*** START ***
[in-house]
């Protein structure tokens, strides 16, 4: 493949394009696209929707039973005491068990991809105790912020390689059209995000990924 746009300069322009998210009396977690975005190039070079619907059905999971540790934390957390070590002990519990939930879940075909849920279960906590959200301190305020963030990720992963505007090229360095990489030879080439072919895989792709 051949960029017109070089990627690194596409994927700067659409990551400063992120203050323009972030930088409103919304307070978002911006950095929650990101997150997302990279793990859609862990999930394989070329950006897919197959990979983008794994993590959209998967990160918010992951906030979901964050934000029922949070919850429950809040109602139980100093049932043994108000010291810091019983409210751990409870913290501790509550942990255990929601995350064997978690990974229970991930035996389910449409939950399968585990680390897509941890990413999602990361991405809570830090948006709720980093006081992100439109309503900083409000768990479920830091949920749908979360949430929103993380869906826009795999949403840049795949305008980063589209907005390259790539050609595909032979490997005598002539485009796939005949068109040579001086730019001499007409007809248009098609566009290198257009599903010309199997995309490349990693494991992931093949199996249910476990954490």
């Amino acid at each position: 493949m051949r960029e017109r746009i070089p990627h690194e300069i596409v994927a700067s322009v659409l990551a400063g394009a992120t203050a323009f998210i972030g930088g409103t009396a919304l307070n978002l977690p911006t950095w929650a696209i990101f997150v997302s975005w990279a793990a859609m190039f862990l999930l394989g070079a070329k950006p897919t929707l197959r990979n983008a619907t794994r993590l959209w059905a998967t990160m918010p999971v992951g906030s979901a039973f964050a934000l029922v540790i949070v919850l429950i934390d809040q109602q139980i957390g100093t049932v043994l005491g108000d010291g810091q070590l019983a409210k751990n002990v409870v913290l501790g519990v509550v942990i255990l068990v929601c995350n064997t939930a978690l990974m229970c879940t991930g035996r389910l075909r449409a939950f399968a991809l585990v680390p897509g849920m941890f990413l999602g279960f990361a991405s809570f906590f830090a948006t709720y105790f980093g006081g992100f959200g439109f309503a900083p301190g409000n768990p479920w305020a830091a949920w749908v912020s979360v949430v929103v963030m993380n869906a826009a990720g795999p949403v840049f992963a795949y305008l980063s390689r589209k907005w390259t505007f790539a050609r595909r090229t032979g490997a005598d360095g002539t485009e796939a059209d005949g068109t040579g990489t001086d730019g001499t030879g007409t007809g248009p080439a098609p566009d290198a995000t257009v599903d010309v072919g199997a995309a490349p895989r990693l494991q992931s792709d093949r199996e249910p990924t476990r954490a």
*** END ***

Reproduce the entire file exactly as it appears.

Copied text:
[in-house]
């Protein structure tokens, strides 16, 4: 493949394009696209929707039973005491068990991809105790912020390689059209995000990924 746009300069322009998210009396977690975005190039070079619907059905999971540790934390957390070590002990519990939930879940075909849920279960906590959200301190305020963030990720992963505007090229360095990489030879080439072919895989792709 051949960029017109070089990627690194596409994927700067659409990551400063992120203050323009972030930088409103919304307070978002911006950095929650990101997150997302990279793990859609862990999930394989070329950006897919197959990979983008794994993590959209998967990160918010992951906030979901964050934000029922949070919850429950809040109602139980100093049932043994108000010291810091019983409210751990409870913290501790509550942990255990929601995350064997978690990974229970991930035996389910449409939950399968585990680390897509941890990413999602990361991405809570830090948006709720980093006081992100439109309503900083409000768990479920830091949920749908979360949430929103993380869906826009795999949403840049795949305008980063589209907005390259790539050609595909032979490997005598002539485009796939005949068109040579001086730019001499007409007809248009098609566009290198257009599903010309199997995309490349990693494991992931093949199996249910476990954490």
């Amino acid at each position: 493949m051949r960029e017109r746009i070089p990627h690194e300069i596409v994927a700067s322009v659409l990551a400063g394009a992120t203050a323009f998210i972030g930088g409103t009396a919304l307070n978002l977690p911006t950095w929650a696209i990101f997150v997302s975005w990279a793990a859609m190039f862990l999930l394989g070079a070329k950006p897919t929707l197959r990979n983008a619907t794994r993590l959209w059905a998967t990160m918010p999971v992951g906030s979901a039973f964050a934000l029922v540790i949070v919850l429950i934390d809040q109602q139980i957390g100093t049932v043994l005491g108000d010291g810091q070590l019983a409210k751990n002990v409870v913290l501790g519990v509550v942990i255990l068990v929601c995350n064997t939930a978690l990974m229970c879940t991930g035996r389910l075909r449409a939950f399968a991809l585990v680390p897509g849920m941890f990413l999602g279960f990361a991405s809570f906590f830090a948006t709720y105790f980093g006081g992100f959200g439109f309503a900083p301190g409000n768990p479920w305020a830091a949920w749908v912020s979360v949430v929103v963030m993380n869906a826009a990720g795999p949403v840049f992963a795949y305008l980063s390689r589209k907005w390259t505007f790539a050609r595909r090229t032979g490997a005598d360095g002539t485009e796939a059209d005949g068109t040579g990489t001086d730019g001499t030879g007409t007809g248009p080439a098609p566009d290198a995000t257009v599903d010309v072919g199997a995309a490349p895989r990693l494991q992931s792709d093949r199996e249910p990924t476990r954490a």